Guest Column - April 2004
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Maximizing Your Skate Park

Add events to boost spirit, participation and even revenue

By Anne-Marie Spencer

So you've opened your first skate park. But are you really getting all the benefits you can from your investment? By scheduling additional activities and events at your park, you can bring in additional revenue, get public exposure for your facility and bring in skaters from surrounding areas. Not sure where to start? Here are some handy tricks of the trade.


As with any active sport, a person can't just jump in and participate without learning how first. Lessons are a great way to teach basic skills to beginners and offer more experienced skaters the opportunity to polish existing skills and learn new tricks. If you don't know of an instructor in your area, try placing an ad in the local paper, searching online or asking at your local skateboard shop. Lesson concepts to consider: proper safety techniques, park etiquette and beginning ramp tricks for beginners. Be sure to require full protective gear—helmet, elbow pads, kneepads and wrist guards for all participants.

Mini camps

One- to two-day mini day camps are a great way for boys and girls to learn skills and techniques, meet new friends, and possibly even win prizes, if you choose to offer them as part of the curriculum. In exchange for a registration fee, offer a package including four to six hours of instruction time, one to two hours of "free skate" time and souvenir items like T-shirts or stickers. (Souvenir items are good word-of-mouth publicity for camps/classes or other activities.) Be sure to publish a "camp list" of what your camp will require, including safety gear and a functional skateboard.

Exhibitions and contests

Are there skateboard teams in your area that you can recruit for demonstrations? How about a statewide event? Professional skateboard demonstrations and autograph sessions attract both skaters and non-skaters alike to your facility. Besides charging an admission fee, consider hosting a vendor fair, contracting with vendors who offer food, beverages, entertainment, music and community service information.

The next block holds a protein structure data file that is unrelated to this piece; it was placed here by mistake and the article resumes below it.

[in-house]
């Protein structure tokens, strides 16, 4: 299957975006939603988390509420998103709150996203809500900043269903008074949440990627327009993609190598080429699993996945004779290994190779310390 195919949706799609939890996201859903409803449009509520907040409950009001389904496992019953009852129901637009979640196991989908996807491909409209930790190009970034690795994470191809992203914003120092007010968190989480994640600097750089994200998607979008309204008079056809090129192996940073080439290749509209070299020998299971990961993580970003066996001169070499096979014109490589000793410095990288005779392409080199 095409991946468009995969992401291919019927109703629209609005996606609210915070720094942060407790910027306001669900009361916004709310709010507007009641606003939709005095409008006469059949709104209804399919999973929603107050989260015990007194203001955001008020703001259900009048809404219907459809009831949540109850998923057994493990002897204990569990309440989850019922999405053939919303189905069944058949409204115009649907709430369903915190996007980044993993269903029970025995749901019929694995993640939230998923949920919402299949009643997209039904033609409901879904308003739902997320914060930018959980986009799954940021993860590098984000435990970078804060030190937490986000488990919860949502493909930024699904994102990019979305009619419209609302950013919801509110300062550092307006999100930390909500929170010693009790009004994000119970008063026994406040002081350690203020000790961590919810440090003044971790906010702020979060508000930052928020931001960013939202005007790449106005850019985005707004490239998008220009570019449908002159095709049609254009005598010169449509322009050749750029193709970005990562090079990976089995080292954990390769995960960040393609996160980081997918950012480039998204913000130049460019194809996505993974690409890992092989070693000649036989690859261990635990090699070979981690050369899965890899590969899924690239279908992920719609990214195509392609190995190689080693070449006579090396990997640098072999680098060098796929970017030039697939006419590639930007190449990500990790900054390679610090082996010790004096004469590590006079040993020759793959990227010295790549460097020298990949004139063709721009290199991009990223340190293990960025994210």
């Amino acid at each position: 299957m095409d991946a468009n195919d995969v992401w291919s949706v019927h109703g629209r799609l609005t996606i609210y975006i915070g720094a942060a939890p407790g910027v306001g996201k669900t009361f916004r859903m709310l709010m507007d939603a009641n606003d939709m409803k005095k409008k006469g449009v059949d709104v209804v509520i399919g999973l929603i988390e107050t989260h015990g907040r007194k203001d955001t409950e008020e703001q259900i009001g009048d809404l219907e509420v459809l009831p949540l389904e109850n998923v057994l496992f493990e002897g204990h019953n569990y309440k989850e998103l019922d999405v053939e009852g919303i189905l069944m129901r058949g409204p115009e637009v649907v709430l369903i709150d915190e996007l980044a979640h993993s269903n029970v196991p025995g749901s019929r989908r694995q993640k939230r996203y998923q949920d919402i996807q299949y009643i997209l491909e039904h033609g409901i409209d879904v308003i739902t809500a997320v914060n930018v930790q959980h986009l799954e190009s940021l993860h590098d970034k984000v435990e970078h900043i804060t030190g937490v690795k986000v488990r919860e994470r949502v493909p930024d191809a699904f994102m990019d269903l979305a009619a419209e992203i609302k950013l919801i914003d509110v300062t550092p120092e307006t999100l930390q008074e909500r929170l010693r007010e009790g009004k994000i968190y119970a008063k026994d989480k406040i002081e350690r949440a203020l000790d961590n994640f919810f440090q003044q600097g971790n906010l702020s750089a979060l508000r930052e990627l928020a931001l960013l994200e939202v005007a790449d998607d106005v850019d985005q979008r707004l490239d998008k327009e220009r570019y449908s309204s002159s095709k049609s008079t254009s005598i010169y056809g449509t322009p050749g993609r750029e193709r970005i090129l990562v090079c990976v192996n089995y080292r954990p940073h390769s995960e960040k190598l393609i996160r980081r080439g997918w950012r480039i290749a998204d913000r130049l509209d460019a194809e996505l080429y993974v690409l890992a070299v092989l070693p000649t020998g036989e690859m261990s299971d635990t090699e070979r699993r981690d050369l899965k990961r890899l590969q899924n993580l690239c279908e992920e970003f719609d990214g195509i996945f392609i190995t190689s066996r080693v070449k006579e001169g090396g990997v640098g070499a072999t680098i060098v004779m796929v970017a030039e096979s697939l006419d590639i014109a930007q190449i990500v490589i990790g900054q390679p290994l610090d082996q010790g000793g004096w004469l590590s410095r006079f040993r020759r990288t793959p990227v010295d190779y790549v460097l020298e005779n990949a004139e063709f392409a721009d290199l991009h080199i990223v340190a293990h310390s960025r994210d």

You also can hold invitationals for the patrons of your skate park, like a tournament or competition. Marc Glotzbecker, director of Parks and Recreation for Fremont, Ohio, says that contests are a great hit among local kids, parents and park patrons.

"Our contests are divided into three classes: beginner, intermediate or advanced; kids sign up based on their skill level," he says. "We also divide participants into BMX, skateboard or inline, so that all of our skate park's patrons have a chance to compete. The kids are great at recruiting judges, and we solicit the prizes from area businesses."

What about participation fees?

"We've tried both free registration as well as a $3-per-entrant fee," Glotzbecker says. "Interestingly enough, we get more participation when we charge for registration."

The Fremont skate park events average about 60 kids per contest, and the camaraderie is great.

"Kids cheer each other on, and parents show up with videotape to capture their child in action," he says. "All in all, it's a great community event."

Again, be sure to require proper safety equipment as a mandatory part of any competition.